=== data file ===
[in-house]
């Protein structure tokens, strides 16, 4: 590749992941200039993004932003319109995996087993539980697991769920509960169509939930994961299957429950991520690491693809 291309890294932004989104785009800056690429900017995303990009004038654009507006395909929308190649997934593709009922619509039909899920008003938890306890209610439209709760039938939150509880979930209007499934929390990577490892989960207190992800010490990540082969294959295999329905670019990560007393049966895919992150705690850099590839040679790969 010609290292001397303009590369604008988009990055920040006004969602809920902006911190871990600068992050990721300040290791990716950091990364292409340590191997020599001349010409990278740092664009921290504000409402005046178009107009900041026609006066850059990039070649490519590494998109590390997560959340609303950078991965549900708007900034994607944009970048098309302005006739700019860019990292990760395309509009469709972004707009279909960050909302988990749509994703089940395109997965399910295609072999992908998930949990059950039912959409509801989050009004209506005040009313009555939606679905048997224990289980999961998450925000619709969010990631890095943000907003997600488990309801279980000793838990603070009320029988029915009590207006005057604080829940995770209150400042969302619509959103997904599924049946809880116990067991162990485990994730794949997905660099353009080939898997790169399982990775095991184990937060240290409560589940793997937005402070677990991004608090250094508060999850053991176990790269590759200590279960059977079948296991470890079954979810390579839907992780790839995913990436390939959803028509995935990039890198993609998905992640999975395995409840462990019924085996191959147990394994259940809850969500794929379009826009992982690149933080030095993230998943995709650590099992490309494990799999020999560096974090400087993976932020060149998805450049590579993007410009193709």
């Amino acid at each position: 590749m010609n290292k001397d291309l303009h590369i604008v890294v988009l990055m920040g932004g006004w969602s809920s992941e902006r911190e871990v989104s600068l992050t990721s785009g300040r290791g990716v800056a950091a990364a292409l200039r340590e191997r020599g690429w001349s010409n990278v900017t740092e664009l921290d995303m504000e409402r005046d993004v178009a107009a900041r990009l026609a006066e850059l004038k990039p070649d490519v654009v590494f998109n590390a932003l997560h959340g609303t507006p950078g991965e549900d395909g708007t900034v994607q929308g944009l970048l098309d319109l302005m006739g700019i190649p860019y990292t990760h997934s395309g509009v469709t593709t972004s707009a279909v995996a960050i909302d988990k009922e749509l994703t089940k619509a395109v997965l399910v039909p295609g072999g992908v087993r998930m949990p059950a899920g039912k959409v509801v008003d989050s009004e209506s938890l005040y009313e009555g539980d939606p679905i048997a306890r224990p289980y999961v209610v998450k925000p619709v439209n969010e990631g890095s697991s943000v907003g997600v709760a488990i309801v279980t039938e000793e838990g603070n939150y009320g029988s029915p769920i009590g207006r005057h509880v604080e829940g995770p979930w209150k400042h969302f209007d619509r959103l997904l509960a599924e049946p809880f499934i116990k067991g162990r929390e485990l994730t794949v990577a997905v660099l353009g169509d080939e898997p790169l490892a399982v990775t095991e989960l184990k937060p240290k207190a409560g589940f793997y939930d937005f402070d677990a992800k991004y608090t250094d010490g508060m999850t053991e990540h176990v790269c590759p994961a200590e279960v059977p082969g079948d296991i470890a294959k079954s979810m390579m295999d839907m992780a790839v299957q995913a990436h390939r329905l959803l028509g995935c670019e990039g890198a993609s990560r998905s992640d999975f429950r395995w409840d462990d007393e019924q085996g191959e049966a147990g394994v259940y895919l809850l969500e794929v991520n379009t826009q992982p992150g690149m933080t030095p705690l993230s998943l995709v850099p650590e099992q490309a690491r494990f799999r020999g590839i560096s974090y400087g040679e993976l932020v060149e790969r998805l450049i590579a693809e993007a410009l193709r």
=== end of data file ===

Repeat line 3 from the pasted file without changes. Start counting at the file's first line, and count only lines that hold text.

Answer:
């Amino acid at each position: 590749m010609n290292k001397d291309l303009h590369i604008v890294v988009l990055m920040g932004g006004w969602s809920s992941e902006r911190e871990v989104s600068l992050t990721s785009g300040r290791g990716v800056a950091a990364a292409l200039r340590e191997r020599g690429w001349s010409n990278v900017t740092e664009l921290d995303m504000e409402r005046d993004v178009a107009a900041r990009l026609a006066e850059l004038k990039p070649d490519v654009v590494f998109n590390a932003l997560h959340g609303t507006p950078g991965e549900d395909g708007t900034v994607q929308g944009l970048l098309d319109l302005m006739g700019i190649p860019y990292t990760h997934s395309g509009v469709t593709t972004s707009a279909v995996a960050i909302d988990k009922e749509l994703t089940k619509a395109v997965l399910v039909p295609g072999g992908v087993r998930m949990p059950a899920g039912k959409v509801v008003d989050s009004e209506s938890l005040y009313e009555g539980d939606p679905i048997a306890r224990p289980y999961v209610v998450k925000p619709v439209n969010e990631g890095s697991s943000v907003g997600v709760a488990i309801v279980t039938e000793e838990g603070n939150y009320g029988s029915p769920i009590g207006r005057h509880v604080e829940g995770p979930w209150k400042h969302f209007d619509r959103l997904l509960a599924e049946p809880f499934i116990k067991g162990r929390e485990l994730t794949v990577a997905v660099l353009g169509d080939e898997p790169l490892a399982v990775t095991e989960l184990k937060p240290k207190a409560g589940f793997y939930d937005f402070d677990a992800k991004y608090t250094d010490g508060m999850t053991e990540h176990v790269c590759p994961a200590e279960v059977p082969g079948d296991i470890a294959k079954s979810m390579m295999d839907m992780a790839v299957q995913a990436h390939r329905l959803l028509g995935c670019e990039g890198a993609s990560r998905s992640d999975f429950r395995w409840d462990d007393e019924q085996g191959e049966a147990g394994v259940y895919l809850l969500e794929v991520n379009t826009q992982p992150g690149m933080t030095p705690l993230s998943l995709v850099p650590e099992q490309a690491r494990f799999r020999g590839i560096s974090y400087g040679e993976l932020v060149e790969r998805l450049i590579a693809e993007a410009l193709r």